The America was a 19th century racing yacht which gave its name to the international sailing trophy it was the first to win the America’s Cup, known then as the Royal Yacht Squadron’s “One Hundred Guinea Cup”. The schooner was designed by George Steers for Commodore John Cox Stevens and a syndicate from the New York Yacht Club. On August 22, 1851, the America won by eight minutes over the Royal Yacht Squadron’s 53 mile regatta around the Isle of Wight. Watching the race, Queen Victoria asked who was second, and received the famous reply: “There is no second, your Majesty.”
The America was designed by George Steers, a revolutionary designer who began the practice of giving ships a knife-like bow widening aft, as opposed to the previous practice of giving ships a rather blunt bow and a sharp stern. His ships repeatedly set records and won races as a result.
America was captained by Richard Brown, a skilled member of the Sandy Hook Pilots, a group of harbor pilots renowned worldwide for their skill in manoeuvering the shoals around New York City. They were all extremely skilled racers as a result of impromptu races between pilots to ships in need of one. Brown had sailed aboard a pilot boat designed by George Steers, of whom he was a personal friend. He chose as first mate Nelson Comstock, a newcomer to yacht racing.
History subsequent to the race
John Cox Stevens and the syndicate from the New York Yacht Club owned the America from the time it was launched on May 3, 1851 until ten days after it won the regatta that made it famous.
On September 1, 1851, the yacht was sold to John de Blaquiere, 2nd Baron de Blaquiere, who raced her only a few times before selling her in 1856 to Henry Montagu Upton, 2nd Viscount Templetown, who renamed the yacht Camilla but failed to use or maintain her. In 1858, she was sold to Henry Sotheby Pitcher.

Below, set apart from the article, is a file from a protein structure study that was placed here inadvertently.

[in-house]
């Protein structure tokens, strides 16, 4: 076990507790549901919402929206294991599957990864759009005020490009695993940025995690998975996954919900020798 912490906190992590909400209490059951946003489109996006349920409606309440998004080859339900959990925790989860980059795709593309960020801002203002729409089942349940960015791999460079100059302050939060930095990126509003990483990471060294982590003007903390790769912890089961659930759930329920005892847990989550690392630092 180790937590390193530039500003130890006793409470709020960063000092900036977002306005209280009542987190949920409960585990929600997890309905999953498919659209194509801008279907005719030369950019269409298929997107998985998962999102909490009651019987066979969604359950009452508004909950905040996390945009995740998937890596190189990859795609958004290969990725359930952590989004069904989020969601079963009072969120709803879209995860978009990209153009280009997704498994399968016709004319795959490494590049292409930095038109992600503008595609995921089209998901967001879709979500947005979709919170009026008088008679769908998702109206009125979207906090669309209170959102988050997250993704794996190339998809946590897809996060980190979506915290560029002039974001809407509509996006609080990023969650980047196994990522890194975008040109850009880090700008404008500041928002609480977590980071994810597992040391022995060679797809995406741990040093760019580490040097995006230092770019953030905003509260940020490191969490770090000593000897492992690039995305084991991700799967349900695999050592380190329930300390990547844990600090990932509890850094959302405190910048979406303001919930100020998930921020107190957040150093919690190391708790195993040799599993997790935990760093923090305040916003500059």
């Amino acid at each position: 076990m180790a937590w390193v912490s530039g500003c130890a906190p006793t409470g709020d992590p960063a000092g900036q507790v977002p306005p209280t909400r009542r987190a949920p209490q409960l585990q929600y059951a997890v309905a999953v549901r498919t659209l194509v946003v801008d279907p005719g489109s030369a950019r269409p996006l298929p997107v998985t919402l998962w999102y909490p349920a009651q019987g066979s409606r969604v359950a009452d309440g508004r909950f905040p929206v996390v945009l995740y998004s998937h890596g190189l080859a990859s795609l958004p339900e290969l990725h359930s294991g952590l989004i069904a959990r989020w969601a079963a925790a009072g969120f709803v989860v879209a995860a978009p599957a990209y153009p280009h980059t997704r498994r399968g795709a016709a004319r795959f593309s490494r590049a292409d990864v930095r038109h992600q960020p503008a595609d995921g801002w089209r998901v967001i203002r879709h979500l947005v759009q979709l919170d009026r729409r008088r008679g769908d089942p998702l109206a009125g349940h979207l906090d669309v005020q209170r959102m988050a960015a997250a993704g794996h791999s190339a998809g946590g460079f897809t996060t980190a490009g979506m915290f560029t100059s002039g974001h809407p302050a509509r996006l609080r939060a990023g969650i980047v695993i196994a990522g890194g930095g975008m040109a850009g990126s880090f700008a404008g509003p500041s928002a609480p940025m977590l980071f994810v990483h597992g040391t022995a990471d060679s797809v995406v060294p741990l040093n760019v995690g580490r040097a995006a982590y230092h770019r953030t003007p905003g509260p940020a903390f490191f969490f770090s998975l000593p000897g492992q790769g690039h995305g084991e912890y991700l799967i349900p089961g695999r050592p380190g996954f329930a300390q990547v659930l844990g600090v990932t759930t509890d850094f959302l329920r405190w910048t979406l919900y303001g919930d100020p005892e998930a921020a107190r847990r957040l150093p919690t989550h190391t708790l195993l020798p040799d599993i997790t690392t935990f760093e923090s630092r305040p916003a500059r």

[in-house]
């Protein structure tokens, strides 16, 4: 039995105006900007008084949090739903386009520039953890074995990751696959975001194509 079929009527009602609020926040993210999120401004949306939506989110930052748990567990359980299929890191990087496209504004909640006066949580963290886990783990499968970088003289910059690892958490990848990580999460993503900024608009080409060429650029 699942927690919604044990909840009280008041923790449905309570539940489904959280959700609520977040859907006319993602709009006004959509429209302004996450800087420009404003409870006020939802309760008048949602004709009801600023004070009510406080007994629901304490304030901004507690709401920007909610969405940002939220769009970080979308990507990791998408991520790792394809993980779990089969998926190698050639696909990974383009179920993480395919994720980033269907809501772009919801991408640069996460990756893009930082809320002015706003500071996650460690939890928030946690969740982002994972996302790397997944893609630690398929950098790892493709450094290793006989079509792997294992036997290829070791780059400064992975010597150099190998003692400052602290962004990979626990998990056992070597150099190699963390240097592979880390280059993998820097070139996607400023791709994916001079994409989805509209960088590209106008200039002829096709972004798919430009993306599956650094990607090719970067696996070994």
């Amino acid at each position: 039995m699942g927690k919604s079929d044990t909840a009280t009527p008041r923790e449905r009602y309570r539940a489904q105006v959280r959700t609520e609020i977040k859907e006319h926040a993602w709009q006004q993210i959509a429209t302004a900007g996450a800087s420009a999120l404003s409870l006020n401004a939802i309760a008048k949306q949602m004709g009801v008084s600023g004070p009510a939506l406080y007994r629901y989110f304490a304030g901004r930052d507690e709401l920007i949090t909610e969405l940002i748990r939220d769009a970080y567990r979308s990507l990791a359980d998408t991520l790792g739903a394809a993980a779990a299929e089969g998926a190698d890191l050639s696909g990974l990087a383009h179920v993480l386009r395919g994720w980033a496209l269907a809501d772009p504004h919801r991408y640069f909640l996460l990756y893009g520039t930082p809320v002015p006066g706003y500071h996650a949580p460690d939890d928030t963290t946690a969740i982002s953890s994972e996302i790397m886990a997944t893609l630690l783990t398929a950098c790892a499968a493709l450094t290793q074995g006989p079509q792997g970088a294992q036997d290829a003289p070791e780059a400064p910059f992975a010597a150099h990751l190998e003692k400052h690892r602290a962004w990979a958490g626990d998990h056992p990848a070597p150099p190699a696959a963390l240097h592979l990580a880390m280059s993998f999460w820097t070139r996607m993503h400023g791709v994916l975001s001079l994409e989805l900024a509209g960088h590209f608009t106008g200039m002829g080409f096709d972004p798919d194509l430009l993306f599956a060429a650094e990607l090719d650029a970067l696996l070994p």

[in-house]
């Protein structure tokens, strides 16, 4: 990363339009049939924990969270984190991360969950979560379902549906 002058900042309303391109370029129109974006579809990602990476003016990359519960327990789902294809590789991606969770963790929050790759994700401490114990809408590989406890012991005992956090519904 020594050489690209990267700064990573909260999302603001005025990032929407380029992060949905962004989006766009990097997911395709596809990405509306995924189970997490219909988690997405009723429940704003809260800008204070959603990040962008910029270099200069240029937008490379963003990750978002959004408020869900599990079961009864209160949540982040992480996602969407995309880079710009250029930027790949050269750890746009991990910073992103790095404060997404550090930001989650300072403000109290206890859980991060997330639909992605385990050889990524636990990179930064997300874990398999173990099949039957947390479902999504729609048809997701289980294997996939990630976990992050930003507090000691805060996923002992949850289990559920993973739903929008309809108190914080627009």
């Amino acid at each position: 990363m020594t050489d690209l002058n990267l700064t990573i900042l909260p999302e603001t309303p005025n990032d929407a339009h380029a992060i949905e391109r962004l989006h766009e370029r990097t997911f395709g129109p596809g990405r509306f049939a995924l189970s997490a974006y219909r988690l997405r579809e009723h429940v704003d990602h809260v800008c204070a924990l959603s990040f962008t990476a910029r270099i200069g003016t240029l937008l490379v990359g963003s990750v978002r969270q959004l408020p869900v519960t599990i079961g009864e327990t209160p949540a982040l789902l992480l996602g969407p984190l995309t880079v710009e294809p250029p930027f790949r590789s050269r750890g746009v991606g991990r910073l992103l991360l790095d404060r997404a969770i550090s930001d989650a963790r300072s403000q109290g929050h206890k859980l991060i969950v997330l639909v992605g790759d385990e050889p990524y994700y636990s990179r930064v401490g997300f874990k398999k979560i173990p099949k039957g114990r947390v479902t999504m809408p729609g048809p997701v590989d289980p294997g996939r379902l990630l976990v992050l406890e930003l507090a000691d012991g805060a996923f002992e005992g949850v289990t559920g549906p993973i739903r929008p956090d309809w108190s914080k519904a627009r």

Pitcher, a shipbuilder in Gravesend, Kent, rebuilt Camilla and resold her in 1860 to Henry Edward Decie, who brought her back to the United States. Decie sold the ship to the Confederate States of America the same year for use as a blockade runner in the American Civil War, with Decie remaining as captain. During this time, she may have been renamed Memphis, but details are unclear. In 1862, she was scuttled at Jacksonville when Union troops took the city.
She was raised, repaired and renamed America by the Union, and served on the Union side of the blockade for the remainder of the war. After the war, she was used as a training ship at the U. S. Naval Academy. On August 8, 1870, the America was entered by the Navy in the America’s Cup race at New York Harbor, and finished fourth.
The America remained in the U. S. Navy until 1873, when it was sold to Benjamin Franklin Butler, a former Civil War Commander, for $5,000. Butler used and maintained the boat well, until his death in 1893, when it was inherited by his son, Paul. The younger Butler had no interest in her, and gave her to his nephew Butler Ames in 1897. Ames reconditioned America and used her occasionally for racing and casual sailing until 1901, when she fell into disuse and disrepair.
The America was sold to a company headed by Charles H. W. Foster in 1917, and in 1921 was sold to the America Restoration Fund, who donated her to the U. S. Naval Academy in Annapolis. She was not maintained there either, and by 1940 had become seriously decayed. On March 29, 1942, during a heavy snowstorm, the shed where the America was being stored collapsed. Three years later, in 1945, the remains of the shed and the ship were finally scrapped and burned.